Disrespecting the Rules

What’s in a name? That which we call a rose

By any other name would smell as sweet. -W. Shakespeare

After writing about the 80th Birthday of Pluto becoming a planet, I was asked about Pluto’s planetary status, and whether I thought it deserves to be a planet or not. Let me just recap for you, very briefly, what this argument is all about.

Pluto, when it was discovered back in 1930, was the only object in the Solar System found out beyond Neptune. Although we imaged it, observed it, and surveyed the whole sky for other objects, it remained the only Solar System object out beyond Neptune until the 1970s, when Pluto’s giant moon, Charon, was discovered.

But this all changed severely in the 1990s. A whole zoo of “trans-Neptunian” objects were discovered, many of them of comparable mass and size to Pluto. In 2003, Eris was discovered, and this was big news to people who were worried about what counts as a planet and what doesn’t. Why? Because Eris was larger than Pluto!

So, the argument went, if Pluto was a planet, then Eris needed to be one also. If Eris wasn’t a planet, then Pluto couldn’t be one either. So what do we do? For nearly three generations, we all learned that there were nine planets in the Solar System; was it necessary to change all of that?

Putting aside what the IAU decided — which was to demote Pluto to “dwarf planet” and promote Eris and others to “dwarf planet” — let’s think about it. What’s really going on in our Solar System?

Close to the Sun, we’ve got four rocky planets — two with moons — and nothing else. If there’s anything interesting going on from the Sun out to about 300,000,000 km away, it’s probably happening on Mercury, Venus, Earth, Earth’s Moon, Mars, or (possibly) Mars’ moons Phobos and Deimos. So it makes sense to have four inner planets. Beyond that?

Well, sure, you’ve got the four gas giants. Obviously, they dominate the outer Solar System, and they clearly deserve planetary status. Each one is many times the mass and size of Earth, has a system of rings around it, and has a plethora of moons (both large and small) orbiting it.

But the Solar System is much more than just these four inner planets and the four outer planets, isn’t it?

In between Mars and Jupiter, we’ve got thousand upon thousands of asteroids, moving too quickly and of too low a mass to merge into a giant planet, much the same way Saturn’s rings won’t merge into a giant Moon. The largest of these asteroids is almost 1000 km across, and massive enough to have pulled itself into a sphere! Say hello to Ceres, as seen by Hubble.

Out beyond Neptune, there’s Pluto, Eris, Makemake, Haumea, and many other large bodies in the Kuiper belt, in addition to a bunch of smaller frozen rocks, some of which will one day become moons of the gas giants or comets!

Does the fact that Pluto lives in the Kuiper belt make it less special than if it were the only one out there? Does the fact that Ceres isn’t a standalone object, but has a whole host of neighbors make it less special than if it were on its own? Does Saturn’s moon Titan — with an atmosphere thicker than Earth’s — become any less special in your eyes because it wasn’t able to eat up Saturn’s rings with its own gravity?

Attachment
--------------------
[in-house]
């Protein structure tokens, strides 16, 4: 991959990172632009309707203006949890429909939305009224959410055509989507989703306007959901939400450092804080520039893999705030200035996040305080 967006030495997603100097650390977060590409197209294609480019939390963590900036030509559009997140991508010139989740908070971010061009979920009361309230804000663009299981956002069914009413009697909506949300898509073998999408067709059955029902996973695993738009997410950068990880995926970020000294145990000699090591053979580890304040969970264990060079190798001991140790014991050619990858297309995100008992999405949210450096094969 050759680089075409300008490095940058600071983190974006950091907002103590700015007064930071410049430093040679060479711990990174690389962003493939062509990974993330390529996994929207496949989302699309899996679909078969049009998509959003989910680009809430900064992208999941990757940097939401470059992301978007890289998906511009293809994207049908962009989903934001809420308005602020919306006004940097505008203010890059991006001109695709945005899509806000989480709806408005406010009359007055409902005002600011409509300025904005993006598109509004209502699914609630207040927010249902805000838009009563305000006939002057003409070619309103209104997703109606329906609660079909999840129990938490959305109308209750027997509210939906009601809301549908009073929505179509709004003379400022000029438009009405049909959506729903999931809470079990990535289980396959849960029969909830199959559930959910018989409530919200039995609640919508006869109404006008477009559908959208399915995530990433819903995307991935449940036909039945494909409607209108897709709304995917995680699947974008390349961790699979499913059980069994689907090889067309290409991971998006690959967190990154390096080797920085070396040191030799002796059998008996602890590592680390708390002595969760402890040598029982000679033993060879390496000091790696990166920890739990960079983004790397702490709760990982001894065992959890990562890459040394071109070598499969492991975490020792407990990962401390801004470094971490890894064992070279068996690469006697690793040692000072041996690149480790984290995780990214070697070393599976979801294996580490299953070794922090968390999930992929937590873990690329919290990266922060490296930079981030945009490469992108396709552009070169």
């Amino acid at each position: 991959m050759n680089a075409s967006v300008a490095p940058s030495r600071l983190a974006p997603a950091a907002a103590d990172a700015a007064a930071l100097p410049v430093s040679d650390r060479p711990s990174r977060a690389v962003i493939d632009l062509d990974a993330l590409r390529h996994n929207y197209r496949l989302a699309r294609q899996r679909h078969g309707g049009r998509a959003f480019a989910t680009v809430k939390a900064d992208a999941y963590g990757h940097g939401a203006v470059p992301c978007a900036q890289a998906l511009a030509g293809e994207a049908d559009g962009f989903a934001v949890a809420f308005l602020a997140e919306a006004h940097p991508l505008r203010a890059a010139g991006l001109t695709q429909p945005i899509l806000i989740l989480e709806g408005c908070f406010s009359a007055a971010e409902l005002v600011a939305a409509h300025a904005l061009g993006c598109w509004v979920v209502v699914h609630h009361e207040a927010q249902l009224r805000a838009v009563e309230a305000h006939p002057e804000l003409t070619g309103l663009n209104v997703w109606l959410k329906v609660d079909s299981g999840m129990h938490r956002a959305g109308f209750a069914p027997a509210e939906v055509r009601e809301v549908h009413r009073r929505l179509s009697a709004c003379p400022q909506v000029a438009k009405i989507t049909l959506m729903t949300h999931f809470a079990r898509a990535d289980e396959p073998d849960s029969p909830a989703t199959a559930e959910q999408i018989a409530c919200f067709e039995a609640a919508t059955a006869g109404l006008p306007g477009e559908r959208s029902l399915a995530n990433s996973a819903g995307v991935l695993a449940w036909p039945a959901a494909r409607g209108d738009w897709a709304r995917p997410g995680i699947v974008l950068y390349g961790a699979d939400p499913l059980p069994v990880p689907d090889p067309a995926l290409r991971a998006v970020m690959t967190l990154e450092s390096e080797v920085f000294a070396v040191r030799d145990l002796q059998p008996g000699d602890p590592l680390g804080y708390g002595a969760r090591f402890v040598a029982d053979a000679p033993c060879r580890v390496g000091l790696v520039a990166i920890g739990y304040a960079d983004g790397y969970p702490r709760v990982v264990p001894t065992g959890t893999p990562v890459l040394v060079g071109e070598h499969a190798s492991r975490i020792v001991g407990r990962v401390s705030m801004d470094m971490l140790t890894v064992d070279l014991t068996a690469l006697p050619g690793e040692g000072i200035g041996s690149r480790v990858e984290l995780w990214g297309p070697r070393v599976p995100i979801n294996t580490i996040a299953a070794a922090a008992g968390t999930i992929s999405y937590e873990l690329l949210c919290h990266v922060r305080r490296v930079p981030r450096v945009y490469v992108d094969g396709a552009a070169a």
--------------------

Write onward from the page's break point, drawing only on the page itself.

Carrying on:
The answer to all of these questions, of course, is no. These objects are special based on their own merits, not because of what’s going on around them. And if you don’t like the fact that the IAU called Pluto a “dwarf planet,” just call it “the planet Pluto.” The purpose of language is to communicate, and to be understood. I don’t adhere to MLA writing rules when they don’t suit me, and I think it’s the height of foolishness to expect that people will stop calling Pluto a planet (or stop thinking of it as a planet) when they refer to it.

So a recap of my thoughts? Call it whatever you want. It’s a fascinating member of our Solar System, the first trans-Neptunian object ever discovered, the pioneer in our understanding of the Kuiper Belt, and it remains an ignition switch to some of the best parts of our imaginations. If you want to say “dwarf planet Pluto,” we can still have a good chat about it, and the same goes if you say “the ninth planet,” “the former planet,” or just “Pluto.” It doesn’t change what it is, or how much we all care about it, and that fact is more powerful than any IAU ruling will ever be. Pluto has better things to do than care about whether you call it a planet or not.

So call it whatever you want; if I were Pluto, I’d be too busy orbiting the Sun.

Comments

  1. #1 Nathan Myers
    March 3, 2010

    Does Pluto really have better things to do? It doesn’t get a choice about orbiting. It doesn’t have thumbs to twiddle. Caring about whether we call it a planet (or “Pluto”) might give it something to think about, if indeed it has anything to think with.

    It’s rather presumptuous to have named it at all.

  2. #2 Will S
    March 3, 2010

    First, I want to thank you so much for all of your very interesting, very basic, and very informative explanations of modern astronomy’s workings.

    Second, thanks for not issuing a Fatwah either way about Pluto. For me, it’ll always be a full blown planet, for nostalgia’s sake, even though I get the arguments against that. For others, they’ll be happy to call it a dwarf planet. But either way, as you say, as long as you get the point across, the rest is just labels.

  3. #3 Sphere Coupler
    March 3, 2010

    Yeah, Pluto…you rock!

    My Google foo is weak today, is there an accurate graphic that shows the heliocentric coordinates of all major solar system bodies in one picture…In most artistic graphics they show Pluto on a renigade orbit compared to the other bodies, I suppose Eris is a rebel too!

  4. #4 waynerobinson4
    March 4, 2010

    Are Uranus and Neptune really gas giants (like Jupiter and Saturn)? Their atmospheres are much less substantial. Giant planets certainly.

  5. #5 vagueofgodalming
    March 4, 2010

    I’m not sure why anyone thinks the IAU was trying to legislate ordinary, or even scientific, speech.

    Bureaucratically, they needed a way to decide internally which committee is responsible for naming what; commendably but perhaps prematurely, they decided to try to set the decision on a scientific foundation; unfortunately (and encouraged by the media), they folded in a public education element; but they never claimed the resolution was binding on anything except IAU internal processes.

  6. #6 MadScientist
    March 4, 2010